Great key results
- Decrease our Customer Acquisition Cost to 1/5 of Customer Lifetime Value
- Increase customer retention from 40% to 80% for first time users
What are KPIs?
KPI stands for key performance indicator. It’s any metric that shows whether a business is meeting its targets. If you summed up KPIs in one sentence, it might sound like this:
“Achieving this [key indicator] shows that our business is performing well.”
In the Land of Oz, KPIs could be things like “avoid the Wicked Witch of the West,” or “walk 5,000 steps along the Yellow Brick Road.”
That might sound a lot like an OKR, or at least a key result. And there is some overlap between OKRs and KPIs. But there are also significant differences!
Business as usual
Like OKRs, KPIs measure progress. But instead of keeping people on track to achieving a goal, KPIs track any kind of performance, even day-to-day “business as usual.”
KPIs might also be used on an ongoing basis, or stay the same year after year. That makes them different from OKRs, which are time-sensitive, and change regularly with an organization’s goals and priorities.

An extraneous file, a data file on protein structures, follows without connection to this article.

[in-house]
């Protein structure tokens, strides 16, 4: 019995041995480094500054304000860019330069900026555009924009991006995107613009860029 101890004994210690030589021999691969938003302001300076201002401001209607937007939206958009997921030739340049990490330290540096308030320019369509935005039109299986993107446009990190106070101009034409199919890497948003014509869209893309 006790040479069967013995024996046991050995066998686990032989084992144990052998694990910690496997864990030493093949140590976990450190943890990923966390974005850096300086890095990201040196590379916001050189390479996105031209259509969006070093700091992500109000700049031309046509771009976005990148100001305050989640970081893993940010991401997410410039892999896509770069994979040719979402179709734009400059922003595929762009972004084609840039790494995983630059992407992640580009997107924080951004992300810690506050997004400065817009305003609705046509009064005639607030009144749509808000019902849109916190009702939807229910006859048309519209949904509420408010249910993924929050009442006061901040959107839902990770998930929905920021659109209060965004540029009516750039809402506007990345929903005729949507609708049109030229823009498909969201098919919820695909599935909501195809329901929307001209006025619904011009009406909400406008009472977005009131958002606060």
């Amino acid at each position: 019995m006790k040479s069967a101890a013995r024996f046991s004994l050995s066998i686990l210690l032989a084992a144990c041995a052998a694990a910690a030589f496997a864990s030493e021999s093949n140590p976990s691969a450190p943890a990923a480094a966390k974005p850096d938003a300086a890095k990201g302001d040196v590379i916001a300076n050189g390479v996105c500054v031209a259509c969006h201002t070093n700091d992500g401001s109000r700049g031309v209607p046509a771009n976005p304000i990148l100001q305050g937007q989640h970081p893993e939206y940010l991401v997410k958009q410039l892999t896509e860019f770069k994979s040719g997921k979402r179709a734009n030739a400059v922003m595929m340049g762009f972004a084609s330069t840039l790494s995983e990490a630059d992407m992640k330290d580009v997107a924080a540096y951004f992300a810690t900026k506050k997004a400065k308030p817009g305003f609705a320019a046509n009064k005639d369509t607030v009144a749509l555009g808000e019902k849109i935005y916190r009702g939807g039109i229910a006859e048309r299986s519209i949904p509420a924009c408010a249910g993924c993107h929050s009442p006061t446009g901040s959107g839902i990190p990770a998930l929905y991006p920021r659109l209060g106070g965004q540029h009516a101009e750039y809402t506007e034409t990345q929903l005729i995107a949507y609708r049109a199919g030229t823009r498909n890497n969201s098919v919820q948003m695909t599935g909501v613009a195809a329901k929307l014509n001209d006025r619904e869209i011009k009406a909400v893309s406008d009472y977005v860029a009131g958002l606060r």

Just like key results, KPIs are quantitative, specific, and often numeric. But because there’s no objective, they don’t tell us why that metric matters.
When you share KPIs, you’re not talking about the Emerald City. You’re only directing people down the Yellow Brick Road.
- Maintain 99% website uptime
- Generate $5,000 annual revenue per client
Cheat sheet: OKRs vs. KPIs
- A goal-setting method
- Metrics with context
- Time-bound and updated regularly
- Better for achieving big goals
- A method for tracking performance
- Outcome-focused Metrics only
- May be tracked on an ongoing basis
- Better for ‘business as usual’
OKR and KPI Best Practices
Both OKRs and KPIs include specific, measurable values. But only OKRs come with context — telling the reader what, exactly, is the big-picture outcome they’re striving towards.
OKRs tell us why we need to deliver a certain result, instead of just setting the goalposts and walking away. That’s why Measure What Matters, who helped popularize this goal-setting method, describes OKRs as “KPIs with soul.”
Both KPIs and OKRs have their place in modern organizations. They just have very different use cases, and it’s critical to understand what sets them apart.
Use OKRs for ambitious goals
To achieve something bold or new, people need a clear, shared vision to work towards. Otherwise, they might not understand where they’re going, and they won’t be able to do their best work.